Cirrus altocumulus castellano-floccogenitus

We had a rare form of Cirrus yesterday, whose name I have made up in the title as a hint of where they came from, due to the very high altitude and low temperatures of some Altocumulus yesterday.   Those Ac morphed to Cirrus, hence the strange, unpronounceable  title.

Reminder,  weatherscience mavens, its more proper to say “low” temperatures; not “COLD” temperatures, FYI, though you constantly hear it.  (“Things”, like coffee, air, chairs in the sun, etc., are hot, warm, cool,  tepid, and cold; temperature is not a physical thing, and is high. moderate, or low, etc.))

Still bristling over some unexpected clouds yesterday, so I wanted to complain about something minor, bring some discipline to the field.

Mr. Cloud-maven person was not paying attention, asleep at the wheel, etc., when some Altocumulus castellanus and Cirrus castellanus came a truckin’ over the horizon and floated over Catalina after dawn yesterday, but had not been mentioned in this blog in advance.   I am sure, since they had not mentioned  from this keyboard, you may have been in some distress yesterday when they showed up and you weren’t sure what was happening.  My apologies.  It will almost never happen again.

Here are some photos of the interesting clouds that passed overhead yesterday.  I was quite excited to see them partly because I had not prepared myself mentally for them.  Now, there is something strange in the first caption.   But I wrote it that way on purpose because I REALLY want to know if YOU know WHERE the HELL you are, and where the mountains are around here.  Next, after that outrage,  some interesting banded Cirrus. Then a hint at where those Cirrus came from in the background of the 3rd shot.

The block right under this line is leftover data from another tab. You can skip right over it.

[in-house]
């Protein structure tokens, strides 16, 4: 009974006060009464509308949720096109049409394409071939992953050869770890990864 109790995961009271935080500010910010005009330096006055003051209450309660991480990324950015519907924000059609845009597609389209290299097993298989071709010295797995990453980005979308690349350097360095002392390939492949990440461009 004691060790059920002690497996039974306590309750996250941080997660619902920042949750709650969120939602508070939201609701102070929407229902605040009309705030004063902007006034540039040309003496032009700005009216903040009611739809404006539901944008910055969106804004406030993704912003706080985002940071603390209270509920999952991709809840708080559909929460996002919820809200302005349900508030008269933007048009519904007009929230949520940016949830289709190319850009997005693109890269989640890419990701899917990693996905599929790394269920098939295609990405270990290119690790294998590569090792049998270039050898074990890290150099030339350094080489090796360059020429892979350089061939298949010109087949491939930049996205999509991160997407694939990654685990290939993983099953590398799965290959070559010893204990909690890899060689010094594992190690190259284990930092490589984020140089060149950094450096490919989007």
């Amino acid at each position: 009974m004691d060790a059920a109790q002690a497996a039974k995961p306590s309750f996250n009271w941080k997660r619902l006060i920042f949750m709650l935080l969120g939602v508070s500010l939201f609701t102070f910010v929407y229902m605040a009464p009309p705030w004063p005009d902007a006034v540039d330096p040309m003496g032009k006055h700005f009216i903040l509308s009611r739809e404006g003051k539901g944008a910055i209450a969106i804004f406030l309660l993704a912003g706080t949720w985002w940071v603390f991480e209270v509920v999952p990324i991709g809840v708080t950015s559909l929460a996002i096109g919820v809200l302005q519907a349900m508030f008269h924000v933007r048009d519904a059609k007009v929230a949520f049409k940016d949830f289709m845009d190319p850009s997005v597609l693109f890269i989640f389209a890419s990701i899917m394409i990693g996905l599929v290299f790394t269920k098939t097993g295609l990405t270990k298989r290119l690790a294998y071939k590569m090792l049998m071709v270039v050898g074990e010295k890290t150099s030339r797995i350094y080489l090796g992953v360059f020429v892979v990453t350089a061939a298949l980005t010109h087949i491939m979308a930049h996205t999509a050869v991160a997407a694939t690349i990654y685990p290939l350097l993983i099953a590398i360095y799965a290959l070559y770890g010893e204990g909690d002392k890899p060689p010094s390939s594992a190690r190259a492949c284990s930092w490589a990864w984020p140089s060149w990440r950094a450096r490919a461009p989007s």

First, this sunrise over the Tortolita Mountains with Cirrostratus nebulosus (vellum-like cloud) and a hint of Cirrocumulus (tiny, brighter, flocculent specs).
This banded Cirrus gave some hint as to its origin. Might be termed, Cirrus uncinus, or floccus, or fibratus, its a pretty complicated set.


Caption function not working now for this third shot in WP, so here it is:
3) A nice example of Cirrus uncinus in the foreground, tufted or hooked ice clouds trailing tiny ice crystals.  In the background, a clue to the origin of the patchy, banded Cirrus.
4) Another shot of the approaching Altocumulus castellanus (Ac cas) and (Ac floc) floccus clouds as they arrived overhead, some of which have morphed completely into ice (Cirrus) clouds, such as that larger element over the house in the foreground!  In the upper left quadrant of this shot are Ac clouds that, to this eyeball, are still liquid.
Droplet clouds have more sharply defined edges because droplet clouds have MUCH higher concentrations of particles in them than ice crystal clouds (which tend to make them “fuzzy”, ghost-like, striated, fibrous, etc.
Why this visual difference, which I want you to learn, to see for yourself and impress your friends?
There are more cloud droplet condensation nuclei than there are ice crystal nuclei.   For example, liquid Altocumulus clouds might have 100,000 to 500,ooo drops per liter in them, while ice crystal clouds may have only tens to a few thousand per liter  (and then only in newly formed elements) of ice crystals.  In general, there are more cloud condensation nuclei than ice nuclei, too.


While “Joe” is spinning up into his little hurricane-like self in some kind of weather tantrum off the California coast today before heading to Oregon, our skies over Catalina will be marked by various forms of Cirrus clouds, ice clouds well above 25,000 feet above the ground, and not much else.  BTW, you can follow Joe’s progress here from the U of WA, if interested.

If you’re interested, instead, of following our Cirrus clouds as they approach and go overhead today, go here, also from the U of WA.  You see the Cirrus clouds pealing off the main frontal band in the Pac NW and then fading as they head this way.  (I would increase the speed of the loop for maxium excitement.)

The End.